before you are allowed to leave the country,
and can be held in jail until the money arrives.
Even with Mexican insurance, there is often
a $1000 deductible you have to pay if the
car is damaged.
- Pass with caution. Passing is a major cause
of car accidents around here. Other drivers
are probably going much faster than you realize
- so don't pass unless you have more than
enough room. Oncoming traffic will sometimes
pass when they are heading straight at you
- and they are expecting YOU to move onto
the shoulder to give them room to pass! If
you pass without enough room, the driver in
your lane and the one coming the other direction
will not make it easy for you to pull back
- Avoid driving at night whenever possible.
Things appear in the road without warning
(cattle, people, etc.); some highways are
poorly lit; some drivers don't even turn their
- Remember... Distance and speed limits are
posted in kilometers instead of miles. To
convert kilometers to miles, multiply kilometers
by .62. (Something 100 kilometers away is
62 miles away; 100 kilometers per hour is
62 miles per hour, etc...)
Military Check Points. There are military
check points at all state borders and sometimes
just South of the Cancun airport and in Tulum,
often looking for illegal drugs. The soldiers
working there are generally very polite. They
ask where you are coming from and going and
what you did there. Tell the truth. If you
are at a state border, they will also ask
about agricultural products like fruit or
- Speed Traps. Around Cancun there are several
speed traps where local police wait for rental
cars to come speeding by so they can stop
them and try for a bribe. Here is your best
defense - do not speed in and around Cancun,
particularly in the hotel zone and between
Cancun and the airport.
If you run out of gas or break down, don't
leave the vehicle; Mexico's "Green Angels,"
part of the Tourism Department, patrol the
main roads and will lend you assistance.
- Gasoline is sold in liters (3.78 liter=l
gallon). Nova (blue pump) is leaded; Magna
Sin (green pump) is unleaded. Only cash is
accepted. Most stations close by 10 PM. There
is no self-service, and it is customary to
tip your attendant with a few coins.
Scooters and mopeds can be rented for about
US$25-$30 a day anywhere in the Hotel Zone.
But be aware that speeding traffic, particularly
along Avenida Kukulkan, makes this a dangerous
way to travel. Helmets are required by Mexican
Taxis are available at all of the resorts.
Expect to pay US$4-$6 for a ride along Paseo
Kukulkan. Be prepared to bargain, and settle
on the fare before entering the vehicle.
Public buses run along Paseo Kukulkan in the
Hotel Zone and stop at paradas (bus stops),
which are marked with kilometer posts. Buses
also connect to the commercial area along
Avenida Tulum in Cancun City. You can take
the bus anywhere along Kukulkan for less than
Banks are open Monday to Friday from 9 am
to 3 pm, some until 5 pm. A few open on Saturdays
from 10 am to 1:30 pm, and there are banks
and ATMs in the Riviera Maya.
Duty free shops can be found at the forum
by the Sea Plaza, La Isla Plaza, Cancun International
Airport and Puerta Maya.
If you want bargains, head to the mainland
to Cancun City's outdoor markets lining the
east side of Avenida Tulum-but note that while
prices may be lower there, the quality can
be, too. Market vendors may not accept credit
cards; even if they do, you can often get
a better price if you offer cash instead of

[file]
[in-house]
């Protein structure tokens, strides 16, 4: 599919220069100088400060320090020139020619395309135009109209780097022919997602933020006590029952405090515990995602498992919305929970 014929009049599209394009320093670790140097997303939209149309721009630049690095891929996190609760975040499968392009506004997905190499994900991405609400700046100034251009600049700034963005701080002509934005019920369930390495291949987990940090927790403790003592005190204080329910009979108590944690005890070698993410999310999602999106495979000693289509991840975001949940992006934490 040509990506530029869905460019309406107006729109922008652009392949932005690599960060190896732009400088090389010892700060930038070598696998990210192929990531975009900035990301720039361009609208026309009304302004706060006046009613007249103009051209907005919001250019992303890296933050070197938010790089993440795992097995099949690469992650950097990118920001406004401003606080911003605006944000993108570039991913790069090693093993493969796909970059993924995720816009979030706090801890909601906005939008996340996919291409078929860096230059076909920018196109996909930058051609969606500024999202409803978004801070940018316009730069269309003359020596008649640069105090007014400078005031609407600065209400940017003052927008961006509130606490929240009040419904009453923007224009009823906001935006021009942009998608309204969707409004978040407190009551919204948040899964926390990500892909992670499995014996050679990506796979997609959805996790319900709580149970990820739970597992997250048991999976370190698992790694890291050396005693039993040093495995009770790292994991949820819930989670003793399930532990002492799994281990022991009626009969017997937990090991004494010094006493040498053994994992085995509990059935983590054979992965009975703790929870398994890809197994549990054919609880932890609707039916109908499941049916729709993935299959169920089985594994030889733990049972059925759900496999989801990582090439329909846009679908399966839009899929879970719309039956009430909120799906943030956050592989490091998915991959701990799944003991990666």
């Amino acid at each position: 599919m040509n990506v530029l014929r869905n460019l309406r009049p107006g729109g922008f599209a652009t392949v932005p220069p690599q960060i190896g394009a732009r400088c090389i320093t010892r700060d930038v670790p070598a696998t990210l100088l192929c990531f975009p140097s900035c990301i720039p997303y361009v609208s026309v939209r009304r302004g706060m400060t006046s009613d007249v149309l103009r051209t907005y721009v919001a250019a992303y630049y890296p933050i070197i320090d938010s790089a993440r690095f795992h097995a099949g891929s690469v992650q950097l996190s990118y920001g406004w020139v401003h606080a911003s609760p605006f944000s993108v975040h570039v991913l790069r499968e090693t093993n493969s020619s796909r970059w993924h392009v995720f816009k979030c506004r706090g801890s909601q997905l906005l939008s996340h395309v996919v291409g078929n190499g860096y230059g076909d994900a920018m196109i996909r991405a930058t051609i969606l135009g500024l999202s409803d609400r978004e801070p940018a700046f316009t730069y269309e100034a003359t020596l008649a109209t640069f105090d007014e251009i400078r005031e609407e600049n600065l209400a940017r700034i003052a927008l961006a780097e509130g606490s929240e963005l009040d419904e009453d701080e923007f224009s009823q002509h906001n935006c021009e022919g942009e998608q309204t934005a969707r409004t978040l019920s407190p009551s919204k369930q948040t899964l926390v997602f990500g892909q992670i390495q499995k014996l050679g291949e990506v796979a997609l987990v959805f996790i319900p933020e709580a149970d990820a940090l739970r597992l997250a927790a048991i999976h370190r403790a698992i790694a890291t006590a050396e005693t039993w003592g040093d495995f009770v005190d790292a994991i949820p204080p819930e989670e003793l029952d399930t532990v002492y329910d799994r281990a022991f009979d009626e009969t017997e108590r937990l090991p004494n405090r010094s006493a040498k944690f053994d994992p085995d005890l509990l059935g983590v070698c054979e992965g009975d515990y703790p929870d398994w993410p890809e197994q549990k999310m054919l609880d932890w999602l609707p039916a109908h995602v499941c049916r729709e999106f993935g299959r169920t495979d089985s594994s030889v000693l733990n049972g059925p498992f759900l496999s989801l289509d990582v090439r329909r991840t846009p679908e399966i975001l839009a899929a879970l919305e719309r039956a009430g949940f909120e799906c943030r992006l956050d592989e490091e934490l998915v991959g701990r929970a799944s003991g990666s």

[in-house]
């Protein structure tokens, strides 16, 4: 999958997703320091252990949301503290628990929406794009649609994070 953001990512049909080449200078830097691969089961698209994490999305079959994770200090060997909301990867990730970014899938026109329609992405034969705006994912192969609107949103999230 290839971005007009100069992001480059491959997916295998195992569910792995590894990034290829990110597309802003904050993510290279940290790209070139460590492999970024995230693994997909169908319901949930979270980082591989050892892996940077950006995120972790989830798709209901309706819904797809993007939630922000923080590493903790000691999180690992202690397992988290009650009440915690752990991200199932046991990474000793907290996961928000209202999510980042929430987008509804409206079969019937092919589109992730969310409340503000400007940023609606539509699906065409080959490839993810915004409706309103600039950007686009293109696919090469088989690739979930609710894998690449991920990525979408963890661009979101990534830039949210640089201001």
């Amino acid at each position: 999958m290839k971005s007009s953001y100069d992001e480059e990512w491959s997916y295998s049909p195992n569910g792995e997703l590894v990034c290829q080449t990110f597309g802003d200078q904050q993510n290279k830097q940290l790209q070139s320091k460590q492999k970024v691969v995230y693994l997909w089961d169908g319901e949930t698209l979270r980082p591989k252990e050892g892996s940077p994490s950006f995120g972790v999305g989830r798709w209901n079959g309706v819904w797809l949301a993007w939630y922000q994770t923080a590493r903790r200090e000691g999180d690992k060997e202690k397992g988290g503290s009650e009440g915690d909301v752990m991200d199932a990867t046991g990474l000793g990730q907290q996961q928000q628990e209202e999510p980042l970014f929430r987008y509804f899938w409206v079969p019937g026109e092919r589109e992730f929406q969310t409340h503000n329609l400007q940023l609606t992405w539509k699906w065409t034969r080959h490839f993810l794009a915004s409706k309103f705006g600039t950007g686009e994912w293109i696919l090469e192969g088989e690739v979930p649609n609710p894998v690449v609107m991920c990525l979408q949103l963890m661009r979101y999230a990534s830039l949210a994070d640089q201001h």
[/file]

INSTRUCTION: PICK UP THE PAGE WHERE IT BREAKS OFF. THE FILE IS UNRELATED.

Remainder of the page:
credit cards. Almost all stores take U.S.
dollars as well as pesos-often you'll find
prices marked in both currencies-or even just
U.S. dollars! Bargaining is expected in the
markets in Cancun City, but plan to pay the
marked price in shops in the Hotel Zone. Almost
all the shops in the Hotel Zone take major
credit cards. Shopping is a popular pastime
in the Hotel Zone, but don't expect many bargains
in the shopping malls. In fact, you can expect
prices to be higher than in other parts of
Mexico. The shopping malls contain everything
from souvenir shops to internationally known
boutiques-resort wear and handicrafts are
among the best buys. Handicrafts include handwoven
fabrics, blown glass and jewelry. The largest
shopping malls are Plaza Caracol, Plaza Kukulkan
(midway along Paseo Kukulkan) and Plaza Flamingo.
During the day Cancun is pretty laid back.
That changes at night when both the Hotel
Zone and downtown start rocking with music.
Its all here: salsa, meringue, flamenco,
reggae, jazz, classical, disco, rock and roll,
hip-hop and techno. Many restaurants do double
duty as party centers with all you can
drink specials and waiters who dont
hesitate to get up on stage and dance in between
serving drinks. Cancun Discos and dance bars
usually have taped music accompanied to high
tech laser light shows with the occasional
live band thrown in for good measure. The
Cancun nightclubs, especially the Latin Clubs,
all have live music and import some of the
hottest bands from Latin America. Barhopping
during happy hour (4 PM 7 PM) is a
great way to check out the different hotels
and evening cruises have a high-energy, party
atmosphere. For a taste of how the locals
like to party head to one of the Salsa clubs
or check out the clubs in the downtown area.
There is usually a free evening concert in
the downtown Parque de las Palapas and close
by are some excellent jazz clubs featuring
local musicians. Just choose your spot and
you can dance until the wee hours of the morning.
110 volts, same as in the U.S.
Most hotels and restaurants use purified water,
but you should be safe and drink bottled water
whenever possible - don't let yourself get
dehydrated because you're afraid to drink
Dress in Cancun is very casual with the accent
on comfort. Remember to pack comfortable walking
shoes. The activities at the hotels and the
area dictate sporting clothes. In the evenings,
you may want to dress up, but not too much.
Rubber soled shoes are recommended for tours
to archeological sites. Boots, long sleeve
light cotton shirts and long trousers are
best for those interested in jungle treks.
A light jacket, shawl or sweater is advisable
for the evenings of November, December and
Tips in Mexico are generally 15%, tipping
cab drivers is not expected, and tipping the
maid in the hotel a couple of dollars a day
(per room) is greatly appreciated.
Equal to U.S. Central Time